we are our own parents

Photo by Mélody P on Unsplash

There is a scene in Call me by your name almost at the start of the movie where everyone is having breakfast and when Mafalda notices how much Oliver likes the soft-boiled egg prepared for him and offers him another one. His answer to that is “I know myself too well, if I have a second I am going to have a third and then a fourth, and then you’re just going to have to roll me out of here.” Just like Elio is left puzzled to that answer I was left wondering too, about how much (/little) I know myself, about how much I like the confidence that that simple yet so profound phrase expresses when noticing it in others. It was in that exact moment that I started asking myself what did I know about myself and why is that so that led me towards a version of myself that I had never encountered before, a version that learnt to know her own skin and to get comfortable in it.

The fact that Oliver says “I know myself too well” when he is referring to how he would react to having more of something that he really liked to eat, something so mundane, was what I found most astonishing, so that became my starting point: I started to make a mental list of the simple, silly things that I liked and disliked and my habits: I’m an early bird, always, I can’t listen to podcasts for more than 2 minutes (I’ve tried, more than once, it is beyond me), I find self-help books quite irritating, I have the patience to finish a 1000 pieces puzzle by myself in a short time but not enough to not surpass slow people on the sidewalk, the only sport that really works for me is swimming; I could go on for awhile like this.

As with pretty much in everything in life I tend to go on until I realize the reasons why; our likes and dislikes are just footprints that lead to our personality if you know how to track them and personalities are built over time as well as “inherited”, as I realized. It was this line of reasoning that lead me to what I still consider the biggest epiphany I’ve ever head: we are own parents. I have my mother’s (sometimes exaggerated) empathy, her caring nature of everyone in her life, her ability of showing affection by teasing and making fun of people. I am also my father, who is irritated easily but also can calm himself almost instantly by listening to music loudly, his ability to know how to take care of himself as well his taste in music, even the horrid italian singer whose name rhymes with Tasco Bossi; I could on for awhile likes this also.

This conviction of mine gets stronger as more people I get to know well and get to know their parents as well: it has yet to happen that I don’t find the same traits on their parents, that I don’t see the similarities between them. This is not however to say that we do not go beyond them, that they are the limit and we cannot surpass that. On the contrary, I also notice the things that I do differently, how my very different experiences in life have shaped me, how I try to do better when noticing their mistakes; I notice also the things that I now pass to my parents as we have entered a period of “parenting the parent” as I call it where the roles are somehow reversed.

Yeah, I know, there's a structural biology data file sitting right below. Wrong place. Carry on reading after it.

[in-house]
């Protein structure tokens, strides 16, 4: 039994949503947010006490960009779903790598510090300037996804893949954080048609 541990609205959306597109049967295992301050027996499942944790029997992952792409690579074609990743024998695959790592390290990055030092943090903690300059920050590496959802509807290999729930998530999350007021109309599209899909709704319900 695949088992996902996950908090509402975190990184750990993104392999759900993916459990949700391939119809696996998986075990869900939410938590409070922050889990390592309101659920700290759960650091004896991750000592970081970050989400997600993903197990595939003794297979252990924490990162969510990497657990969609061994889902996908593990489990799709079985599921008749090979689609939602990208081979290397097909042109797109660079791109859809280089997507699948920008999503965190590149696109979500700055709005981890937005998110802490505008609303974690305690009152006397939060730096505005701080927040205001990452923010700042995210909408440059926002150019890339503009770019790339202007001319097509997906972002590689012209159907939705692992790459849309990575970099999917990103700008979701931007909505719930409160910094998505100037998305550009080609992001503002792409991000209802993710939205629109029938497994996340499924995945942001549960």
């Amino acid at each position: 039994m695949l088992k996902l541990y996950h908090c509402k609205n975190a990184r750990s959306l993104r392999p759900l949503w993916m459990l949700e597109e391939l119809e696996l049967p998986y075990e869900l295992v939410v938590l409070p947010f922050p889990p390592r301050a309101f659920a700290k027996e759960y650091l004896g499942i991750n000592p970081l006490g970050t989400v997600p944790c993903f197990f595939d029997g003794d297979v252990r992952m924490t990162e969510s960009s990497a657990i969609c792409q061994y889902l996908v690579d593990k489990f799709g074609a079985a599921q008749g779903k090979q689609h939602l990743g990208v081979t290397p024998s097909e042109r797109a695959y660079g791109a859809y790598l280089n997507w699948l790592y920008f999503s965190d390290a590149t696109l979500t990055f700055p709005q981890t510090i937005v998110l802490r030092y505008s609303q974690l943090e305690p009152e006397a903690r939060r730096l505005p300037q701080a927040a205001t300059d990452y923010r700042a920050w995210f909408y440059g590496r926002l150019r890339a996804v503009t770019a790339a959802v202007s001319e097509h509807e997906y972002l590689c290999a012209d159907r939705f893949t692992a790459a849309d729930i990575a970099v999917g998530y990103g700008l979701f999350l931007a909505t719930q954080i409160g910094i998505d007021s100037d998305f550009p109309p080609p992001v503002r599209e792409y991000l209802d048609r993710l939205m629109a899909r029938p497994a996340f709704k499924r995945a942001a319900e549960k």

This revelation can be less thrilling if we think of biology and how it all comes down to that, how we easily notice the obvious physical similarities with our parents (how many times did Harry Potter have to hear the phrase “You have your mother’s eyes Harry”?). It is however intriguing to also consider how our behaviors are affected by what we see frequently and how we directly or indirectly take on from our surroundings, if we would be different if we were raised by other parents like in the case of adopted people. When it comes to this it becomes less biological and more environmental or rather a mix of the two where it is hard to mark the separating line. It is more thrilling though if we think of it as a stop along the self-discovery journey, that as everything else that is small when seen from outside but can be quite significant in our small world, the sense of self taking shape and becoming clearer which in the end is a quest that every individual is after.

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Data Scientist @UniCredit an avid reader, sometimes writer too

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Adriana Cano

Adriana Cano

Data Scientist @UniCredit an avid reader, sometimes writer too

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